The plaintiff lived in Bakersfield and worked in Los Angeles. On Jan. 18, 2000, he was a passenger on a defendant Greyhound bus heading toward Los Angeles. As the bus neared the Cesar Chavez Boulevard exit on the 101 Freeway near downtown, the plaintiff began to get up from his seat to retrieve his rain jacket and briefcase. As he stood up, the bus came to a sudden stop to avoid hitting a vehicle in front of it, and the plaintiff felt his neck snap. When the bus stopped at the downtown station, the plaintiff claimed an injury (neck strain) and filled out a card. He then worked for the whole day at his office. When he got back to Bakersfield that night, he told his wife that he was hurt on the bus and took a few aspirins.
The next day, his neck still hurt so he went to his family physician, who prescribed chiropractic therapy and pain medicines. As the months went by, the plaintiff claimed that his condition grew worse. He was referred to an orthopedist and a neurologist, but nothing eased his discomfort. Eventually, the pain in his neck and left arm caused him to stop his practice as a chiropractor.
In late August 2000, the plaintiff saw an orthopedic surgeon, Francis D’Ambrosio, M.D., who reviewed an MRI and proposed a four-level anterior/posterior discectomy and a partial carpectomy, with instrumentation. The surgeon operated as planned, but the plaintiff did not have a good result. In February 2001, the doctor ordered an X-ray of the cervical spine and an MRI scan to check the healing process. The X-ray revealed that the metal plate holding the plaintiff’s neck together anteriorly had displaced over two centimeters, and an aleoval strut had dislodged and was now floating in the neck area near the spinal cord.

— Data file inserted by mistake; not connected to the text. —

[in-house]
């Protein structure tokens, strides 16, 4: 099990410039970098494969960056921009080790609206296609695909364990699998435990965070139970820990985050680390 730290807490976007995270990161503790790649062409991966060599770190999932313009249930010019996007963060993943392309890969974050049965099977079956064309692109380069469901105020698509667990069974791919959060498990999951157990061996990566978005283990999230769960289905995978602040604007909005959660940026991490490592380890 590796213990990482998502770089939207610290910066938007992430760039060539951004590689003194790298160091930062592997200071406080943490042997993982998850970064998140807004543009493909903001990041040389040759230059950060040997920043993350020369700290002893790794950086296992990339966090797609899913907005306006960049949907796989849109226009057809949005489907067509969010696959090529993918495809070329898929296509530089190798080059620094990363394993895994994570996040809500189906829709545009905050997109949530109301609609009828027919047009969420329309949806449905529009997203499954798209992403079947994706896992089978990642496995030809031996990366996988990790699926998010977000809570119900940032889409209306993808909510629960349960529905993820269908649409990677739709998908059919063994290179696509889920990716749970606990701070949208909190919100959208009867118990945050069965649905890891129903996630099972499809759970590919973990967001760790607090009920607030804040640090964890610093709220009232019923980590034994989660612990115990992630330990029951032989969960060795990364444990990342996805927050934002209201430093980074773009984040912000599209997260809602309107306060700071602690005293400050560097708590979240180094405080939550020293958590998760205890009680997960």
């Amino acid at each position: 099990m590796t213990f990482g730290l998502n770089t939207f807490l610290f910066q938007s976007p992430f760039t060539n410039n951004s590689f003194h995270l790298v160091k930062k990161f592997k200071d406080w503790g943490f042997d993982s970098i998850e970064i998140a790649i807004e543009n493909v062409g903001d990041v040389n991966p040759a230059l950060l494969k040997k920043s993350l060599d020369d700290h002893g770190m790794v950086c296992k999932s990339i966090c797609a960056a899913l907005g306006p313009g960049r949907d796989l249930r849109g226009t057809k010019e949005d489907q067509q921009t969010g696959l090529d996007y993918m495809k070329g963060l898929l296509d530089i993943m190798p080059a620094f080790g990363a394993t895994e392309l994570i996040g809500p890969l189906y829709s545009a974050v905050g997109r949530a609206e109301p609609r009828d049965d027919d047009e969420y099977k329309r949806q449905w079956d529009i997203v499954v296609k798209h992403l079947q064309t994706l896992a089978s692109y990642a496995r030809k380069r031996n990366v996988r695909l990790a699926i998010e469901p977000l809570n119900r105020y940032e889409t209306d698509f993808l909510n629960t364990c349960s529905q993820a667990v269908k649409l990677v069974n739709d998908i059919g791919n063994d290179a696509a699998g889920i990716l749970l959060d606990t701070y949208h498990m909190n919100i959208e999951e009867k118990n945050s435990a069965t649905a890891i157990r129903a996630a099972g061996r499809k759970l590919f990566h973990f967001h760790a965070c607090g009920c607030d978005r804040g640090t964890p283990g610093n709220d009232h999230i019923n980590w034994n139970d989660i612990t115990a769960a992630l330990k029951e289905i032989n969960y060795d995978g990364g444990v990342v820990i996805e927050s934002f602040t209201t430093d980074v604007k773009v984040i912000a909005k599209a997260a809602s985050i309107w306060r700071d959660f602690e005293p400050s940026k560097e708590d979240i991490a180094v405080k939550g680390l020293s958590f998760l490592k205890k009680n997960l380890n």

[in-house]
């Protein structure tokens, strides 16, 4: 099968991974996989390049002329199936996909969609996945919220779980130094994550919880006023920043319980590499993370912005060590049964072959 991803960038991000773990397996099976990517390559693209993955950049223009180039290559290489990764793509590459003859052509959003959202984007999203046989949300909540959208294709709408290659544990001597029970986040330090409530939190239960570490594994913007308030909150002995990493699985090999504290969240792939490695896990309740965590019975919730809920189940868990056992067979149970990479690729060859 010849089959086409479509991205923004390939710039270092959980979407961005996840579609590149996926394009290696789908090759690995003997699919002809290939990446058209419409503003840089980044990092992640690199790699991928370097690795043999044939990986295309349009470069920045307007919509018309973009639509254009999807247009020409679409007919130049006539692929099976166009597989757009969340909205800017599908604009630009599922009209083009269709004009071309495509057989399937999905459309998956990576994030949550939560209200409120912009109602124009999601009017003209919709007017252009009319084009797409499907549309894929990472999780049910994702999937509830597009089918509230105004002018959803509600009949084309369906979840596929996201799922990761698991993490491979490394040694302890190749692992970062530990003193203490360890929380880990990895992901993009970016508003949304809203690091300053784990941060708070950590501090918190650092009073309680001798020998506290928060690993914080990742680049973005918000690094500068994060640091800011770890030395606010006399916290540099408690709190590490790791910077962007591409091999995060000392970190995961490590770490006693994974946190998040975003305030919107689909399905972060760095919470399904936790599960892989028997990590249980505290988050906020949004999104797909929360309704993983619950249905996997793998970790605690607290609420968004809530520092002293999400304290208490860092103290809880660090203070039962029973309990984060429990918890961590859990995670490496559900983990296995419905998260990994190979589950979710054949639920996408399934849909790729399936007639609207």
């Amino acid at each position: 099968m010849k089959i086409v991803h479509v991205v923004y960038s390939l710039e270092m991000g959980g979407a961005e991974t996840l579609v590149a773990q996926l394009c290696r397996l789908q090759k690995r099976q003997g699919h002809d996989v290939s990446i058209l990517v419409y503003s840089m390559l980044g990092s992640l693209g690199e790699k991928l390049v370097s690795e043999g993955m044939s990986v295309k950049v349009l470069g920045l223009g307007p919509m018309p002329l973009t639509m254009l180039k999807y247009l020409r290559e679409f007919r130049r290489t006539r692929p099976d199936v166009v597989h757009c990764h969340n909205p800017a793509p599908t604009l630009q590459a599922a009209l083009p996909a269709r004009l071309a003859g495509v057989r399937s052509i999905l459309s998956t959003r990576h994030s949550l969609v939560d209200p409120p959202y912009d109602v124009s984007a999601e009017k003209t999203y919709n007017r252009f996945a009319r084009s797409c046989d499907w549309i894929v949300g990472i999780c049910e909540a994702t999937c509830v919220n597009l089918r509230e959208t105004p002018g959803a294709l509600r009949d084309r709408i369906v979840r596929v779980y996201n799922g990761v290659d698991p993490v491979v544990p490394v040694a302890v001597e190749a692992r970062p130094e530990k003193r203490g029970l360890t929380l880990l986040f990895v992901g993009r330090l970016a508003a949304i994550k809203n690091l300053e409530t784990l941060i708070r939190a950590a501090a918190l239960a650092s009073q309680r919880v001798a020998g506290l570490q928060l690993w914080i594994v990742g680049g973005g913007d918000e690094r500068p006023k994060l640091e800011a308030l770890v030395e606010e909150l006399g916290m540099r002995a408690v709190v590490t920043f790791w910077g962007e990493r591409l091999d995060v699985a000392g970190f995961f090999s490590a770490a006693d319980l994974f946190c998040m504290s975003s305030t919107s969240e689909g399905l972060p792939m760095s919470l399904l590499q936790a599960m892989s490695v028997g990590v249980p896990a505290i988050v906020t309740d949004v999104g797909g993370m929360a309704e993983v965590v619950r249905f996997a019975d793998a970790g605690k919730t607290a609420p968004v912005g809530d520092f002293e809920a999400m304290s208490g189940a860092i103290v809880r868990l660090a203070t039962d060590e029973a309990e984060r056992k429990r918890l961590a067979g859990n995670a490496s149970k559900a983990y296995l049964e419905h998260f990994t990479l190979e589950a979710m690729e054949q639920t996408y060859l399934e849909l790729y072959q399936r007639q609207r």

On March 12, the orthopedic surgeon performed another surgery to totally decompress the front and back of the cervical spine. Another surgery was ordered for two days later, on the anterior portion of the neck. In the interim, the plaintiff’s spinal cord was injured and he developed central cord syndrome, rendering him a partial paraplegic.
The plaintiff argued that there was an unbroken causal connection between the relatively minor bus-braking incident causing a neck strain and the subsequent need for surgery that led to his paraplegia. The plaintiff claimed that there was no medical negligence.
The defendant maintained that this was a minor-impact accident that would cause nothing more than a neck sprain that should have healed within a few weeks. It argued that the surgery was not indicated and unduly risky and that it broke the causal connection. It claimed that the orthopedic surgeon was 99% responsible for the plaintiff’s injuries.
INJURIES: The plaintiff claimed that the accident on the bus caused a chain of events that led to his paraplegia. The plaintiff claimed past medical specials of $930,000 (stipulated). Plaintiff suffered a $2,000 per month wage loss.
VERDICT: The jury returned an award of $15,967,000 after finding, in a 12-0 vote, that the defendant was 100% at fault. The plaintiff’s counsel reported that during trial, the parties negotiated a high/low agreement of $5.5 million low/$14.5 million high with a waiver of costs and right of appeal. Prior to Mardirossian & Associates’ involvement, an $850,000 demand was made to settle the case.
Demand: $14.5 million
Offer: $3.1 million
Trial length: 13 days
Deliberations: 2 days
Economic damages: $7,967,000
Noneconomic damages: 8,000,000